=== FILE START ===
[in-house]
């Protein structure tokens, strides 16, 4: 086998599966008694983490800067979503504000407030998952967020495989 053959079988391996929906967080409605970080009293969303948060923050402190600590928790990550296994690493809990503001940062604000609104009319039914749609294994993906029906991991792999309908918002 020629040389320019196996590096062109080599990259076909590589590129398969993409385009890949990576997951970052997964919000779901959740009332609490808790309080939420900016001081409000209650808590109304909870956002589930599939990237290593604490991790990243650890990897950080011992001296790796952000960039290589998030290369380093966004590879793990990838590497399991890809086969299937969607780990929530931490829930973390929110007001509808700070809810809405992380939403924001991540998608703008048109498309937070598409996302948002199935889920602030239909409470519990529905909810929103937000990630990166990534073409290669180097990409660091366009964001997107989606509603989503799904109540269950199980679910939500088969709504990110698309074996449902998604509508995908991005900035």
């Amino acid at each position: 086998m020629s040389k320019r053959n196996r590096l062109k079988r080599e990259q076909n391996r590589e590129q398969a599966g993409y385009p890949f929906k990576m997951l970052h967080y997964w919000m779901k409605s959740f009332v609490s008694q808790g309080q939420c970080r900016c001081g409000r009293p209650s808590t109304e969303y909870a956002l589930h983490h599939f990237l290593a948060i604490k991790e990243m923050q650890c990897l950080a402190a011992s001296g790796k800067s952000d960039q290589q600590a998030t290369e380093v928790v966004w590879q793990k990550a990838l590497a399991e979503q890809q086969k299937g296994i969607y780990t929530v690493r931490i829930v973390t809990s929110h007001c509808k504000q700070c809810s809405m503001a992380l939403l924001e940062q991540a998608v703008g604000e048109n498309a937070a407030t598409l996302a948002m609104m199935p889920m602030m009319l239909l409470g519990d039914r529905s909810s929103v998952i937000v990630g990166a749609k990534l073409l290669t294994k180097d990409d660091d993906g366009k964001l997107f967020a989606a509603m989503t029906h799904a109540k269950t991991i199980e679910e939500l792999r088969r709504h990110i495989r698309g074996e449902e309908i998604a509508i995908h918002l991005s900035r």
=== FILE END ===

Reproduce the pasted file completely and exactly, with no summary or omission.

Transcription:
[in-house]
């Protein structure tokens, strides 16, 4: 086998599966008694983490800067979503504000407030998952967020495989 053959079988391996929906967080409605970080009293969303948060923050402190600590928790990550296994690493809990503001940062604000609104009319039914749609294994993906029906991991792999309908918002 020629040389320019196996590096062109080599990259076909590589590129398969993409385009890949990576997951970052997964919000779901959740009332609490808790309080939420900016001081409000209650808590109304909870956002589930599939990237290593604490991790990243650890990897950080011992001296790796952000960039290589998030290369380093966004590879793990990838590497399991890809086969299937969607780990929530931490829930973390929110007001509808700070809810809405992380939403924001991540998608703008048109498309937070598409996302948002199935889920602030239909409470519990529905909810929103937000990630990166990534073409290669180097990409660091366009964001997107989606509603989503799904109540269950199980679910939500088969709504990110698309074996449902998604509508995908991005900035």
């Amino acid at each position: 086998m020629s040389k320019r053959n196996r590096l062109k079988r080599e990259q076909n391996r590589e590129q398969a599966g993409y385009p890949f929906k990576m997951l970052h967080y997964w919000m779901k409605s959740f009332v609490s008694q808790g309080q939420c970080r900016c001081g409000r009293p209650s808590t109304e969303y909870a956002l589930h983490h599939f990237l290593a948060i604490k991790e990243m923050q650890c990897l950080a402190a011992s001296g790796k800067s952000d960039q290589q600590a998030t290369e380093v928790v966004w590879q793990k990550a990838l590497a399991e979503q890809q086969k299937g296994i969607y780990t929530v690493r931490i829930v973390t809990s929110h007001c509808k504000q700070c809810s809405m503001a992380l939403l924001e940062q991540a998608v703008g604000e048109n498309a937070a407030t598409l996302a948002m609104m199935p889920m602030m009319l239909l409470g519990d039914r529905s909810s929103v998952i937000v990630g990166a749609k990534l073409l290669t294994k180097d990409d660091d993906g366009k964001l997107f967020a989606a509603m989503t029906h799904a109540k269950t991991i199980e679910e939500l792999r088969r709504h990110i495989r698309g074996e449902e309908i998604a509508i995908h918002l991005s900035r």